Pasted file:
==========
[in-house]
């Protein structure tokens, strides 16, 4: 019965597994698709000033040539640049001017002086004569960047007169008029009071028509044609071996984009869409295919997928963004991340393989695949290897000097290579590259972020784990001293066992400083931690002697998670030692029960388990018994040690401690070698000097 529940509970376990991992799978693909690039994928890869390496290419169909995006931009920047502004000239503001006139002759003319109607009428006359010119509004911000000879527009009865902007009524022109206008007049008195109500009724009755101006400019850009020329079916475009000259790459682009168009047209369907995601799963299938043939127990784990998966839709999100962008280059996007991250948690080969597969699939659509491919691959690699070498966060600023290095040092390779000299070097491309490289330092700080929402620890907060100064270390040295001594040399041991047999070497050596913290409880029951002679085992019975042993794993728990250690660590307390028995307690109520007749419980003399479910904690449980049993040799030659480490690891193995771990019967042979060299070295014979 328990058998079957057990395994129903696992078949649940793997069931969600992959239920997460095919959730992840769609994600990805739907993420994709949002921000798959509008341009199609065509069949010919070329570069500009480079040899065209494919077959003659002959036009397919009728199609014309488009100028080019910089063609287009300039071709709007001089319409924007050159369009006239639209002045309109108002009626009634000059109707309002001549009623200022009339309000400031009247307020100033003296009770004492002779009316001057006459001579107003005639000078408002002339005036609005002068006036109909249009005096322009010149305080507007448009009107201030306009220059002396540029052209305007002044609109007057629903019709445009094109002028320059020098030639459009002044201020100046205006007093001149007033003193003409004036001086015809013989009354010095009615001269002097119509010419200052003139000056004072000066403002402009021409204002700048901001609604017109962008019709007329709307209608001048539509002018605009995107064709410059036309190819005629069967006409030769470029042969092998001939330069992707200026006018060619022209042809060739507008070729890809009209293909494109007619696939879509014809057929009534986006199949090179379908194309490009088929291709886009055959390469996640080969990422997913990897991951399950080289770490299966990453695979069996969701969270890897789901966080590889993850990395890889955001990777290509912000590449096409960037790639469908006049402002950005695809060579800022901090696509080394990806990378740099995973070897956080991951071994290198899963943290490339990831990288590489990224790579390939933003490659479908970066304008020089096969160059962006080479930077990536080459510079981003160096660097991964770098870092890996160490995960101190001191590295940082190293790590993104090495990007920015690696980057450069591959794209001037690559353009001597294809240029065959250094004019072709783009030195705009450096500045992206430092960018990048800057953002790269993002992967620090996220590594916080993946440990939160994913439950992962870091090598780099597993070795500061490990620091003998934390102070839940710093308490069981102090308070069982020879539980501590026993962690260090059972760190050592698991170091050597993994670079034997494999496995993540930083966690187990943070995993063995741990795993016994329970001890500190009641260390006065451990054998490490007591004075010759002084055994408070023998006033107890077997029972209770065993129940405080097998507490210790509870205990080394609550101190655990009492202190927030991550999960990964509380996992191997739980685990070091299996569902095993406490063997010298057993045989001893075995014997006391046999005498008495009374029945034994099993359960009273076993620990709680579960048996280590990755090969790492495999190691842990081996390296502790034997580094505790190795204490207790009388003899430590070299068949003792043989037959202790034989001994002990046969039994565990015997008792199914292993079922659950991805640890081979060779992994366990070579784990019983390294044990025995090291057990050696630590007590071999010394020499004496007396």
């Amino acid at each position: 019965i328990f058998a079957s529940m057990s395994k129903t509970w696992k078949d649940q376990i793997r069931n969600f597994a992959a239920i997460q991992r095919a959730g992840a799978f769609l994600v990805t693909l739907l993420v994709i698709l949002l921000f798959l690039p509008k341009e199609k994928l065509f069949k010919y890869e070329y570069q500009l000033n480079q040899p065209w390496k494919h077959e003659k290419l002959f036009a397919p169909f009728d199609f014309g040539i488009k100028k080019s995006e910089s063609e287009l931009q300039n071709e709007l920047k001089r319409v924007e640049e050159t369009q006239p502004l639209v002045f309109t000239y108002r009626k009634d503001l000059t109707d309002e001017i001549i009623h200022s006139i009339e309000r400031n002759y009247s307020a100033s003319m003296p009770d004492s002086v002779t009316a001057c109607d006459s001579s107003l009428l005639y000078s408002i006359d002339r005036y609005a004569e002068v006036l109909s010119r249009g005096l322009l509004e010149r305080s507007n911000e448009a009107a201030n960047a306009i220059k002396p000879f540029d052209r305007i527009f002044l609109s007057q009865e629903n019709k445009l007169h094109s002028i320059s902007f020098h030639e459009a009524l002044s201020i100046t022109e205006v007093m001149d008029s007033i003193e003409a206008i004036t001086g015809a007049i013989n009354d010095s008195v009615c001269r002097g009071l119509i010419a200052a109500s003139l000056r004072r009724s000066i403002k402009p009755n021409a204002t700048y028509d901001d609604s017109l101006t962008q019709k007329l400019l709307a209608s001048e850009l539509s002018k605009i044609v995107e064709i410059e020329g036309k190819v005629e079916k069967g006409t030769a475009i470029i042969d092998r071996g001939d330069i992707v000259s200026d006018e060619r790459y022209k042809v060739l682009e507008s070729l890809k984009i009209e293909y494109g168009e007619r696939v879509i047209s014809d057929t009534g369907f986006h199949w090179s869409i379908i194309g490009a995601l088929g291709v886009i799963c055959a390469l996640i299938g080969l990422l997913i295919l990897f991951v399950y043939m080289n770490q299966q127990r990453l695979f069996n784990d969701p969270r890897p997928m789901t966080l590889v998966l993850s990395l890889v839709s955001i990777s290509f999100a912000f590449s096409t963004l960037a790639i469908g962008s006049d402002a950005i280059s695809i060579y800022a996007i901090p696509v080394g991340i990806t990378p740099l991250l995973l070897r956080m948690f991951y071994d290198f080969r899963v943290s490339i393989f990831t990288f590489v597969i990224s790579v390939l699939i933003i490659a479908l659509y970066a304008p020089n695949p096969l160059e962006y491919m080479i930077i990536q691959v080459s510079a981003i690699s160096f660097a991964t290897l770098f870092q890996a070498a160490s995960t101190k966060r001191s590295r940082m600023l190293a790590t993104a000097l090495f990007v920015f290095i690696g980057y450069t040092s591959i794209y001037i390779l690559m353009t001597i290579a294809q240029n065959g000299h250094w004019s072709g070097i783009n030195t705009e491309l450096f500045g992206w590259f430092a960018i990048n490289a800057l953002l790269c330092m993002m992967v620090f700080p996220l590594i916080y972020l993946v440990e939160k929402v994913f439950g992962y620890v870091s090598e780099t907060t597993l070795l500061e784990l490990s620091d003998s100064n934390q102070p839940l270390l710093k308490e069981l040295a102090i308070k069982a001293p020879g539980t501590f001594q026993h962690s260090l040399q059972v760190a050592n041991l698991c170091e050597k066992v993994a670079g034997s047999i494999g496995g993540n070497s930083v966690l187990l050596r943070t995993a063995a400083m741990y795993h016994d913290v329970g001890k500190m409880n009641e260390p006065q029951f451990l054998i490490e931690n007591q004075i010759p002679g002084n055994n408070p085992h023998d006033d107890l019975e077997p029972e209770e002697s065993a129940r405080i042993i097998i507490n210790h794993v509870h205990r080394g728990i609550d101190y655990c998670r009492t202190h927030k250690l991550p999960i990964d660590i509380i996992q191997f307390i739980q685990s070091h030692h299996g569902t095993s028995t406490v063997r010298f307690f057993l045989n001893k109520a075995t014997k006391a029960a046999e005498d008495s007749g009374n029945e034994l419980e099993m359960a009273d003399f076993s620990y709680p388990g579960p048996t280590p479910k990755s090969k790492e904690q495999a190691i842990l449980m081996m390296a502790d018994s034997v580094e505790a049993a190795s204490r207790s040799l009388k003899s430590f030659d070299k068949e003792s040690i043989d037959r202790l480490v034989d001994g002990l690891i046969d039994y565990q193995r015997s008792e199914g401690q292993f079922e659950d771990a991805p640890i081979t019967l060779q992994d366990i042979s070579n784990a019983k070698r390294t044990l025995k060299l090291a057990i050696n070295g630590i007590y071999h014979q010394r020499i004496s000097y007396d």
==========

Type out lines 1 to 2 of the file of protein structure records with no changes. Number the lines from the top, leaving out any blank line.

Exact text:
[in-house]
């Protein structure tokens, strides 16, 4: 019965597994698709000033040539640049001017002086004569960047007169008029009071028509044609071996984009869409295919997928963004991340393989695949290897000097290579590259972020784990001293066992400083931690002697998670030692029960388990018994040690401690070698000097 529940509970376990991992799978693909690039994928890869390496290419169909995006931009920047502004000239503001006139002759003319109607009428006359010119509004911000000879527009009865902007009524022109206008007049008195109500009724009755101006400019850009020329079916475009000259790459682009168009047209369907995601799963299938043939127990784990998966839709999100962008280059996007991250948690080969597969699939659509491919691959690699070498966060600023290095040092390779000299070097491309490289330092700080929402620890907060100064270390040295001594040399041991047999070497050596913290409880029951002679085992019975042993794993728990250690660590307390028995307690109520007749419980003399479910904690449980049993040799030659480490690891193995771990019967042979060299070295014979 328990058998079957057990395994129903696992078949649940793997069931969600992959239920997460095919959730992840769609994600990805739907993420994709949002921000798959509008341009199609065509069949010919070329570069500009480079040899065209494919077959003659002959036009397919009728199609014309488009100028080019910089063609287009300039071709709007001089319409924007050159369009006239639209002045309109108002009626009634000059109707309002001549009623200022009339309000400031009247307020100033003296009770004492002779009316001057006459001579107003005639000078408002002339005036609005002068006036109909249009005096322009010149305080507007448009009107201030306009220059002396540029052209305007002044609109007057629903019709445009094109002028320059020098030639459009002044201020100046205006007093001149007033003193003409004036001086015809013989009354010095009615001269002097119509010419200052003139000056004072000066403002402009021409204002700048901001609604017109962008019709007329709307209608001048539509002018605009995107064709410059036309190819005629069967006409030769470029042969092998001939330069992707200026006018060619022209042809060739507008070729890809009209293909494109007619696939879509014809057929009534986006199949090179379908194309490009088929291709886009055959390469996640080969990422997913990897991951399950080289770490299966990453695979069996969701969270890897789901966080590889993850990395890889955001990777290509912000590449096409960037790639469908006049402002950005695809060579800022901090696509080394990806990378740099995973070897956080991951071994290198899963943290490339990831990288590489990224790579390939933003490659479908970066304008020089096969160059962006080479930077990536080459510079981003160096660097991964770098870092890996160490995960101190001191590295940082190293790590993104090495990007920015690696980057450069591959794209001037690559353009001597294809240029065959250094004019072709783009030195705009450096500045992206430092960018990048800057953002790269993002992967620090996220590594916080993946440990939160994913439950992962870091090598780099597993070795500061490990620091003998934390102070839940710093308490069981102090308070069982020879539980501590026993962690260090059972760190050592698991170091050597993994670079034997494999496995993540930083966690187990943070995993063995741990795993016994329970001890500190009641260390006065451990054998490490007591004075010759002084055994408070023998006033107890077997029972209770065993129940405080097998507490210790509870205990080394609550101190655990009492202190927030991550999960990964509380996992191997739980685990070091299996569902095993406490063997010298057993045989001893075995014997006391046999005498008495009374029945034994099993359960009273076993620990709680579960048996280590990755090969790492495999190691842990081996390296502790034997580094505790190795204490207790009388003899430590070299068949003792043989037959202790034989001994002990046969039994565990015997008792199914292993079922659950991805640890081979060779992994366990070579784990019983390294044990025995090291057990050696630590007590071999010394020499004496007396």